A visit to the SAM. A visit back to art history 101, old school style, as in traditional mausoleum display of big men names in chronological order. What is a museum to do with gifts though? Hide them away in storage like the Cheney Cowels Museum did to Ed Kienholtz’s Jesus Corner? The work stops you as if you were on the street and really, it looks good in storage jammed next to crates and tacky sculptures. (everyone should get to see it this way.)
The left hall in the SAM displaying West Coast Funk could use a little of that disorganizing. The crappy, colorful ceramics looked like found objects displayed with pretension instead of work oozing out of the Californians’ minds and studios.
The Modern/Contemporary hall was a little treat like Oldenburg’s small (1’ x 3’) Pecan Pie Slice. All works by men, which brings up the concern that validating only men’s work of the past, reinforces the confidence levels of those viewing the work today. By confidence, I mean, the value placed on museum hung paintings transposed to contemporary works. Pop is fun but not the only work going on in the 50-60’s. Even the work through the 80’s 90’s were mostly by men. So the SAM only has so much room and so few acquisitions, might as well fill up space with a bunch of big art + big names. Okay, enough ranting. I do like Wesselmann’s Great American Nudes. (Which are big.)
Cai Guo-Qiang’s video/installation Illusion was not convincing. The video stretched the 30’ wall. Playing on a loop for 90 seconds, a firework exploding Ford Taurus “appeared” to drive through Times Square. SAM says “Illusion explore(s) how images and truth are experienced and understood in our unsettled world,” and Guo-Qiang is “inspired by . . . Western technology, science and art.” It was filmed at eye level, the superimposed exploding car wasn’t quite on the street, didn’t look like it was actually moving, and that was it. The actual car was on display in front of the video. Sol LeWitt wrote in ’67 that the physicality of an object detracts from it’s meaning (paraphrased.) The car at first looked like a car bomb. Then on closer inspection the burned out firework cartridges seemed high school, the paint was undamaged, the car wasn’t really a car, it was gutted before the incident. All of this “physicality” squashed the excitement that could have lit some sparks in my head. The experience I had from this was that explosions don’t really do any damage. So, sure it was an illusion, but obvious from the beginning to end. I think this is another example of name recognition replacing good work. Of course once a museum gets a hold of an artist, by then his name is already recognized, then determined worthy. See previous paragraph. “The addition of this significant installation by Cai Guo-Qiang to SAM’s collection continues the museum’s commitment to representing global contemporary art of the twentieth and twenty-first centuries.”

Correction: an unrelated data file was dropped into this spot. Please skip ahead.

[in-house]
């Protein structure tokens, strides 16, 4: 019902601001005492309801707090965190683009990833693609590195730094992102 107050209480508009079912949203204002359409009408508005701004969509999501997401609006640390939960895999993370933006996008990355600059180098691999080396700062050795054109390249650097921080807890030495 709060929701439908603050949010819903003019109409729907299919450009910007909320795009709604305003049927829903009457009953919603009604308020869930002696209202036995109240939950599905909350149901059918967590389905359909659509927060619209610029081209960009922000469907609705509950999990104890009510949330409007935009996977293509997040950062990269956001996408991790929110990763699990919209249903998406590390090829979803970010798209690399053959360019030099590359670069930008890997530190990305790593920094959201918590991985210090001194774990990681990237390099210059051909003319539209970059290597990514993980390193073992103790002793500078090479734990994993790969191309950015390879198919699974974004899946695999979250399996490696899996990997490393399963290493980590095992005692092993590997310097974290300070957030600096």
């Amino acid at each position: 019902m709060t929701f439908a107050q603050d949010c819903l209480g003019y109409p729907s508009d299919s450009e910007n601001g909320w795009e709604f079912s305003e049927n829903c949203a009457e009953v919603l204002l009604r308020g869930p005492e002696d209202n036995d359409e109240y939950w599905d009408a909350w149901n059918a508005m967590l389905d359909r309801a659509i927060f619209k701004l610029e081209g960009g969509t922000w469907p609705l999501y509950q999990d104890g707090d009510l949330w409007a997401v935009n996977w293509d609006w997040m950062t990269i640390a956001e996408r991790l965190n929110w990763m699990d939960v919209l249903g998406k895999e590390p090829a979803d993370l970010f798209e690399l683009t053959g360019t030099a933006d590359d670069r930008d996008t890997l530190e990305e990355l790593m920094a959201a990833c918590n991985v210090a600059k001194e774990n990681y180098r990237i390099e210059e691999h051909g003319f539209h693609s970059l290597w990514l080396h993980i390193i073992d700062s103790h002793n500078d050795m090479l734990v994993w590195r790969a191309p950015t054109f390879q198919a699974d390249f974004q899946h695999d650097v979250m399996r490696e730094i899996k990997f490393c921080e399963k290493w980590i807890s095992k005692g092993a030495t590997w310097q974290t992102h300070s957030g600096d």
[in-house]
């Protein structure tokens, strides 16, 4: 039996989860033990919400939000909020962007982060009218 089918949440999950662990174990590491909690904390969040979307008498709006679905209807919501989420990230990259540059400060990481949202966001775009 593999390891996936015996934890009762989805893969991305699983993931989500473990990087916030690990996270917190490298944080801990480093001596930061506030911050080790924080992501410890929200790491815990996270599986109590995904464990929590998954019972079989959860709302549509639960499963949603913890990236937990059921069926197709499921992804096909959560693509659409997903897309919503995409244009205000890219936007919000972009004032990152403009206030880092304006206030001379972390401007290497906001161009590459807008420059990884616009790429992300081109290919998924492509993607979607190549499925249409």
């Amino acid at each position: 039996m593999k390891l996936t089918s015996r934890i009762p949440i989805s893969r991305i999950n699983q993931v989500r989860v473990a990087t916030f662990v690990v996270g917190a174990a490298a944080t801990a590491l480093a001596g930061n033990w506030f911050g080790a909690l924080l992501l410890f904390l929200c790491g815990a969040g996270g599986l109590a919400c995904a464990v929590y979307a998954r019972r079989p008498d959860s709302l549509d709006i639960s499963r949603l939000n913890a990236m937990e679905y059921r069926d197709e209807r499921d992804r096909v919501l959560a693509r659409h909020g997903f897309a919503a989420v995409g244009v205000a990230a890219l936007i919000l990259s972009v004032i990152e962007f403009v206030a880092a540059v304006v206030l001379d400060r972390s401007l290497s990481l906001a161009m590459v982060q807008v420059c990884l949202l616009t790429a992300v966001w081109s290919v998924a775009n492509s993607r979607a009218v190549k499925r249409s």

The best treat of all was on floor four . . . . . . . . . . Nick Cave’s Sound Suit!!!!! It was a good one, crocheted colorful wacky. I’m partial to the hobby, I don’t do it but it is very popular around here. Sadly, it was standing alone. The display of the “artifact” ill affected everything in the museum. The Masai women’s beaded jewelry lost all meaning apart from their bodies. I participated in a Masai wedding reception, so to see the ringed necklaces rigid and still was, well lame. According to Colleen Curran who saw a Cave performance, “Dancers lope across the stage, swishing, clanging, banging -- the effect is tribal, animalistic and utterly intoxicating.” Visually it worked with the traditional African mask displays and video/installation of a contemporary tribal social performance. Still, I am ruminating on the placement of the work in the African art hall instead of with the western contemporary works.
Fred Wilson has had an affect on museum curators, in fact there was a Wilson mixed artifact piece on the opposite side of the entry from the Sound Suit. But I think the idea was to decompartmentalize the museum not classify. Maybe the suit was a bridge between today’s Western + African cultures. I’m still thinking. Daily art in the world vs art made for a meuseum going public grasping for meaning.
I promise, next entry will be all about art I like. I'll ignore the venue and focus on the art. It will be about Drake Deknatel, who recently passed on god damnit! And hopefully a visit to Beth Sellar’s Suyama Space to find out what “challenging art” really is.
Colleen CurranRichmond.comMonday, October 13, 2003
Paragraphs on Conceptual Art, Sol LeWitt. Artforum June1967